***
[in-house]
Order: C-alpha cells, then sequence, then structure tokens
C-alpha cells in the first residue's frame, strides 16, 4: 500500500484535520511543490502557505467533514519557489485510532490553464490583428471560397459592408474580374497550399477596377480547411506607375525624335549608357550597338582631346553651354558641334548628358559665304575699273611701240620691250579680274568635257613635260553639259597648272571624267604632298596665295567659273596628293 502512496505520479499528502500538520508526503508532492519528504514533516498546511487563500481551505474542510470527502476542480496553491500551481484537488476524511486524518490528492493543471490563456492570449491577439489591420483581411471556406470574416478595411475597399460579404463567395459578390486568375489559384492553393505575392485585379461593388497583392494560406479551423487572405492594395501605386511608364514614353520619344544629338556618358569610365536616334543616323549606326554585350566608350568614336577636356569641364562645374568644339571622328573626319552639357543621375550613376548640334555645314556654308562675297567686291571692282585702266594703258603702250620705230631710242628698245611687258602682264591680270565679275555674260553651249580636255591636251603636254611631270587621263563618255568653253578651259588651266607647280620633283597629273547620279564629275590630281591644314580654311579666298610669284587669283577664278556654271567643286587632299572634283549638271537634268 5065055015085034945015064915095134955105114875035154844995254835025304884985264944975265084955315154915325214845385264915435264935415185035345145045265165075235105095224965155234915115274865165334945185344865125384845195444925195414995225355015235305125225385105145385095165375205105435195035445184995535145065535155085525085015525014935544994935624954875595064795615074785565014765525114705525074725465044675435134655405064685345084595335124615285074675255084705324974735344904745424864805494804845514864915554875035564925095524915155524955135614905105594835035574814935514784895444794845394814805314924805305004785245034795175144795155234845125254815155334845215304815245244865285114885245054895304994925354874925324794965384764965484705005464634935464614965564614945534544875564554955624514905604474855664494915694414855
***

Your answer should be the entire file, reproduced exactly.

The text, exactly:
[in-house]
Order: C-alpha cells, then sequence, then structure tokens
C-alpha cells in the first residue's frame, strides 16, 4: 500500500484535520511543490502557505467533514519557489485510532490553464490583428471560397459592408474580374497550399477596377480547411506607375525624335549608357550597338582631346553651354558641334548628358559665304575699273611701240620691250579680274568635257613635260553639259597648272571624267604632298596665295567659273596628293 502512496505520479499528502500538520508526503508532492519528504514533516498546511487563500481551505474542510470527502476542480496553491500551481484537488476524511486524518490528492493543471490563456492570449491577439489591420483581411471556406470574416478595411475597399460579404463567395459578390486568375489559384492553393505575392485585379461593388497583392494560406479551423487572405492594395501605386511608364514614353520619344544629338556618358569610365536616334543616323549606326554585350566608350568614336577636356569641364562645374568644339571622328573626319552639357543621375550613376548640334555645314556654308562675297567686291571692282585702266594703258603702250620705230631710242628698245611687258602682264591680270565679275555674260553651249580636255591636251603636254611631270587621263563618255568653253578651259588651266607647280620633283597629273547620279564629275590630281591644314580654311579666298610669284587669283577664278556654271567643286587632299572634283549638271537634268 5065055015085034945015064915095134955105114875035154844995254835025304884985264944975265084955315154915325214845385264915435264935415185035345145045265165075235105095224965155234915115274865165334945185344865125384845195444925195414995225355015235305125225385105145385095165375205105435195035445184995535145065535155085525085015525014935544994935624954875595064795615074785565014765525114705525074725465044675435134655405064685345084595335124615285074675255084705324974735344904745424864805494804845514864915554875035564925095524915155524955135614905105594835035574814935514784895444794845394814805314924805305004785245034795175144795155234845125254815155334845215304815245244865285114885245054895304994925354874925324794965384764965484705005464634935464614965564614945534544875564554955624514905604474855664494915694414855